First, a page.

Early Permanence

“We are realistic about the prospect of the child not staying with us, but we still believe that it is a win-win situation for the child; they will either stay with us, having experienced no moves, or they will return to a member of the birth family, which has to be the best thing, if possible.”

Adoption West believe that Early Permanence provides the best possible futures for children, we therefore give all our prospective adopters the chance to explore this option through training. The majority of adopters are approved as Early Permanence carers, so that our children experience fewer moves in their lives and can be placed with a family as early as possible, however it is a personal choice and you will be given the option to opt out of becoming an Early Permanence carer to follow a more traditional adoption journey.

Early Permanence refers to the arrangement where a child is placed with a family at the earliest opportunity. This is achievable by placing with approved adopters who have been prepared and assessed as suitable to undertake a temporary fostering role, they are then able to go on and adopt the child once the court proceedings have been concluded.

Early Permanence is usually, but not exclusively, used for babies and young children coming into care, they have a high risk of being unable to return safely to the care of their birth families. They are likely to need adoption but still have a chance of being reunited with their birth families. If the court decides a child’s future is best protected by adoption, the child already has a secure attachment to their carers who are now able to adopt the child.

Research shows that the longer the delay and the greater the number of foster placements, the greater the potential for damage to children’s mental health and development. Early Permanence arrangements are intended to lay the foundations for greatly improved health and emotional wellbeing throughout the child’s life by giving more stability during the vital early years of development. Early Permanence arrangements are already showing positive results in limiting delay and securing better outcomes for children where adoption is the likely path to permanence.

Early permanence shifts the stress and uncertainty about future placements from the child to the adults in the system and provides protection for the child against the impact of delay. Early permanence for babies and young children lays the foundations for greatly improved health and emotional wellbeing throughout the child’s life by giving more stability during the vital early years of development.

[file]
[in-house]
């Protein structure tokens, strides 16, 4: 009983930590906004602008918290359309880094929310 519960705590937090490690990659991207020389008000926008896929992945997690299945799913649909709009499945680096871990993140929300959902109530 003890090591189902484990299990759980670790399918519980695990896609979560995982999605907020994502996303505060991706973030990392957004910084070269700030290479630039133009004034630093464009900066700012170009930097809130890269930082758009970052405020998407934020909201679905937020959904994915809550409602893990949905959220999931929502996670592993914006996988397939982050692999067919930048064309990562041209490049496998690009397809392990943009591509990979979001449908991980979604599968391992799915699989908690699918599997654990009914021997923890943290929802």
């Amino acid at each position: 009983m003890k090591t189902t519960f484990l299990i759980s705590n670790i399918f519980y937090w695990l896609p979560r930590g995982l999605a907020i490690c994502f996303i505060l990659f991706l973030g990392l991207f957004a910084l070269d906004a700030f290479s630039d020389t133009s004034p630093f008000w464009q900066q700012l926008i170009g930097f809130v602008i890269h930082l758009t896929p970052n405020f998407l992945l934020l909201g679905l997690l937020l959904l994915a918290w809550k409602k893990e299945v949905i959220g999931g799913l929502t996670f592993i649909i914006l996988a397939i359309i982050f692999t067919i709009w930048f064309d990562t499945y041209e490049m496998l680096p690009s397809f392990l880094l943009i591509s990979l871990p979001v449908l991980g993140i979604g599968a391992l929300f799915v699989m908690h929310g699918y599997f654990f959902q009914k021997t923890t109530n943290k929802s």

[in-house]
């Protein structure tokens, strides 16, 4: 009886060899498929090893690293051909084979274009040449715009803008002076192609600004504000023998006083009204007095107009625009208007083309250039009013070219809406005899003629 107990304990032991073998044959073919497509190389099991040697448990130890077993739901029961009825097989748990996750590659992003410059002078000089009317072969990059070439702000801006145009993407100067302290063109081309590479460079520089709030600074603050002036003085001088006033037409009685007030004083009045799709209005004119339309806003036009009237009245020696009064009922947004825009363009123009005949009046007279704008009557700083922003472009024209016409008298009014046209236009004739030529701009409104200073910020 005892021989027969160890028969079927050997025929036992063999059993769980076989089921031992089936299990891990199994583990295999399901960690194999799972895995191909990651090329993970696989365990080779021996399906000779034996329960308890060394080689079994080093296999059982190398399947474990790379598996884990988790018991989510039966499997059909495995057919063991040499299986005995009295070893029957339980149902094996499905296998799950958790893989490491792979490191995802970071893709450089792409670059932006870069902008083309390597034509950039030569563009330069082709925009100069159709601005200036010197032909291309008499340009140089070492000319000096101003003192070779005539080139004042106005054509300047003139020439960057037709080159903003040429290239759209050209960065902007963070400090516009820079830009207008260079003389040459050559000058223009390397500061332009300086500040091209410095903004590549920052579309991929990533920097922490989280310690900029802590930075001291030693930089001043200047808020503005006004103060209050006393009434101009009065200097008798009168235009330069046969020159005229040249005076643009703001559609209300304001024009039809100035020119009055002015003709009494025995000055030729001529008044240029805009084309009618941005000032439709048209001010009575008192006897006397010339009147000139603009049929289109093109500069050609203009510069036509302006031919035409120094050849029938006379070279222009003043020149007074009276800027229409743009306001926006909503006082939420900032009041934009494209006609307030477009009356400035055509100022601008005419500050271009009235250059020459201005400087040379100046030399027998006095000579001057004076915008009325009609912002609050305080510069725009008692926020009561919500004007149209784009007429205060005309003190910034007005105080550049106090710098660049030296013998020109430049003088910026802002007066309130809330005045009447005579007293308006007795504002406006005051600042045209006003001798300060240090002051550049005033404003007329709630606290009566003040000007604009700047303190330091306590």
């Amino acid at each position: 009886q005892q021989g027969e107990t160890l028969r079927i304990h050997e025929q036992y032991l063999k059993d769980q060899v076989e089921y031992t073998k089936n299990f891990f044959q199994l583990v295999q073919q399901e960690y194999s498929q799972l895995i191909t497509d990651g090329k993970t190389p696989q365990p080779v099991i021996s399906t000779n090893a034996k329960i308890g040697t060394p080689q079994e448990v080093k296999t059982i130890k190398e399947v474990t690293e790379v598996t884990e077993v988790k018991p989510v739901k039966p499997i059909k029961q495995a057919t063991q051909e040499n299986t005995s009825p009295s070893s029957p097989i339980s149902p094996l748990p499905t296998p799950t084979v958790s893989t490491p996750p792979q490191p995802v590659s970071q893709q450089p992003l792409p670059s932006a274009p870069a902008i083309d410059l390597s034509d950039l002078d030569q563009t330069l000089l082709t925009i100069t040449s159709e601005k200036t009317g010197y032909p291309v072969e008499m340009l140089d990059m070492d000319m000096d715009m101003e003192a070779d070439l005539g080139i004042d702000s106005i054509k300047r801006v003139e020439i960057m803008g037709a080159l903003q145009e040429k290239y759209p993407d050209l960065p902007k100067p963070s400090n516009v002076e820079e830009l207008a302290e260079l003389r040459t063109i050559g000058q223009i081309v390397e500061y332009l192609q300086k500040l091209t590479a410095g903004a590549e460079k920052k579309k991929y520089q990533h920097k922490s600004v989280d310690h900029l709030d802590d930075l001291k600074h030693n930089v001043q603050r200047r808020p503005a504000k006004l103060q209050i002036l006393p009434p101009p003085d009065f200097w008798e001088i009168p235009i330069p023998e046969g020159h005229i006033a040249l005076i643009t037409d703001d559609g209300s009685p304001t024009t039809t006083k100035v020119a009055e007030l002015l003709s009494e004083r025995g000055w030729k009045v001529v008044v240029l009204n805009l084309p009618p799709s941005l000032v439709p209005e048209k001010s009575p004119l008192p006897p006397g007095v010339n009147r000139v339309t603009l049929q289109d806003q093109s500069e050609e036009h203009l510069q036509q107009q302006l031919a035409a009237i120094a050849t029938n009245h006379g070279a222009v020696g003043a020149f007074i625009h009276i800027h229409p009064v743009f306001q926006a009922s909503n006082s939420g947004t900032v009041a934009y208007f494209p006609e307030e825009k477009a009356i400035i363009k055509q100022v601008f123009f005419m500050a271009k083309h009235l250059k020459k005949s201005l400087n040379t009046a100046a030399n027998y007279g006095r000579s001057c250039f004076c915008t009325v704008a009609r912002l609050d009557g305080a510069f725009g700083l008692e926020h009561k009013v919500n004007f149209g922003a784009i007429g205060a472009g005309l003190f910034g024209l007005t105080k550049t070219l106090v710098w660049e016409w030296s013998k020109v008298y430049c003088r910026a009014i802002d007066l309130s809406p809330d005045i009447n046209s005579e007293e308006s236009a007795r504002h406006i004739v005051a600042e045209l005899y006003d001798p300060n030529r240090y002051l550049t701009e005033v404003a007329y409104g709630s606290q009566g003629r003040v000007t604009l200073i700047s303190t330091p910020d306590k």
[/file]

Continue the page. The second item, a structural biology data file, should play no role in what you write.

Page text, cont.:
Benefits for the child of Early Permanence

  • Develop a sense of belonging
  • Have a sense of security
  • Predict their future
  • Develop  close trusted familial relationships
  • Acquire a “secure base” in attachment terms
  • Develop a robust, positive identity
  • Avoid the trauma of moves in care
  • Avoid getting older in care and never having the opportunity to be adopted.

Qualities of early permanence carers

  • Very adaptable – can manage the dual role as foster carers and possibly then adopters.
  • Very resilient – can cope with the idea of and the actual potential loss of the child.
  • Child centred – willing to take on emotional pain and uncertainty so the child doesn’t have to.
  • Able to manage (practically and emotionally) contact arrangements.
  • Able to manage the anxiety and uncertainty during proceedings.
  • Well supported by a robust support network who also understand EP.
  • Have received specialised preparation, assessment and support.

“Whilst we ultimately wanted to adopt a child, we were also interested in fostering.  Early Permanence gave us the opportunity to do both and we thought hard about how we would feel if a child were to return to the birth family, and whether or not we could cope with it.  The outcome for us was positive as the child we had in a early permanence placement has stayed with us, meaning we had them 4 or 5 months earlier than we otherwise would have –  this enabled us to work on attachment at a critical stage which we would have missed out on if they’d gone through traditional adoption. The process was incredibly challenging but it was worth it a hundred fold. It is impossible to know the risk and likelihood of the child going back to birth family so it’s important that early permanence carers feel able to cope with this potential eventuality and have a good support network. Whatever the outcome, you’ll be doing something wonderful and important for a child that really needs it – and possibly for the first time in their life, the adults will be taking the risk so that they don’t have to.”